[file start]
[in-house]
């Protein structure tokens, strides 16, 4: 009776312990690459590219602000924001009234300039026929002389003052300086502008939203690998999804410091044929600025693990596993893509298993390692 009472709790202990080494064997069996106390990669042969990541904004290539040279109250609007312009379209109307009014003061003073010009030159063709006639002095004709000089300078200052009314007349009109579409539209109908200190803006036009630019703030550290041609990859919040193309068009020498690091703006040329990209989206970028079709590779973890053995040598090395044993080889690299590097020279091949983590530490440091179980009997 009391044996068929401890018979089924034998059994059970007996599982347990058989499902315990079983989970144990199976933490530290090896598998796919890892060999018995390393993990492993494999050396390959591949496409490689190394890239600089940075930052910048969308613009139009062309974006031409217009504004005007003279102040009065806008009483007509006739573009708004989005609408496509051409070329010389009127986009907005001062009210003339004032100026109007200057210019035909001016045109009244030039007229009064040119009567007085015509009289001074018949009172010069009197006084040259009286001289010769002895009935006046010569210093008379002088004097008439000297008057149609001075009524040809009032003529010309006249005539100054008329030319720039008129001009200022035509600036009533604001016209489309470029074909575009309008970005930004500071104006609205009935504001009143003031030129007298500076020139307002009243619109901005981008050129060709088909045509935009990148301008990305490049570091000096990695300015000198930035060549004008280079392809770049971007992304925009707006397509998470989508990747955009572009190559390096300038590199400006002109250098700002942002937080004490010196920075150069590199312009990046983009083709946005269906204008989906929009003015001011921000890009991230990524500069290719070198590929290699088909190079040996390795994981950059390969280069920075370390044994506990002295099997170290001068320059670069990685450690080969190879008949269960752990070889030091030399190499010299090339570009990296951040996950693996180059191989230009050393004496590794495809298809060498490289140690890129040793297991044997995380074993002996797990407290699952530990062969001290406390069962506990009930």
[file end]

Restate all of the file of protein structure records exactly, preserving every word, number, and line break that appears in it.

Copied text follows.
[in-house]
């Protein structure tokens, strides 16, 4: 009776312990690459590219602000924001009234300039026929002389003052300086502008939203690998999804410091044929600025693990596993893509298993390692 009472709790202990080494064997069996106390990669042969990541904004290539040279109250609007312009379209109307009014003061003073010009030159063709006639002095004709000089300078200052009314007349009109579409539209109908200190803006036009630019703030550290041609990859919040193309068009020498690091703006040329990209989206970028079709590779973890053995040598090395044993080889690299590097020279091949983590530490440091179980009997 009391044996068929401890018979089924034998059994059970007996599982347990058989499902315990079983989970144990199976933490530290090896598998796919890892060999018995390393993990492993494999050396390959591949496409490689190394890239600089940075930052910048969308613009139009062309974006031409217009504004005007003279102040009065806008009483007509006739573009708004989005609408496509051409070329010389009127986009907005001062009210003339004032100026109007200057210019035909001016045109009244030039007229009064040119009567007085015509009289001074018949009172010069009197006084040259009286001289010769002895009935006046010569210093008379002088004097008439000297008057149609001075009524040809009032003529010309006249005539100054008329030319720039008129001009200022035509600036009533604001016209489309470029074909575009309008970005930004500071104006609205009935504001009143003031030129007298500076020139307002009243619109901005981008050129060709088909045509935009990148301008990305490049570091000096990695300015000198930035060549004008280079392809770049971007992304925009707006397509998470989508990747955009572009190559390096300038590199400006002109250098700002942002937080004490010196920075150069590199312009990046983009083709946005269906204008989906929009003015001011921000890009991230990524500069290719070198590929290699088909190079040996390795994981950059390969280069920075370390044994506990002295099997170290001068320059670069990685450690080969190879008949269960752990070889030091030399190499010299090339570009990296951040996950693996180059191989230009050393004496590794495809298809060498490289140690890129040793297991044997995380074993002996797990407290699952530990062969001290406390069962506990009930």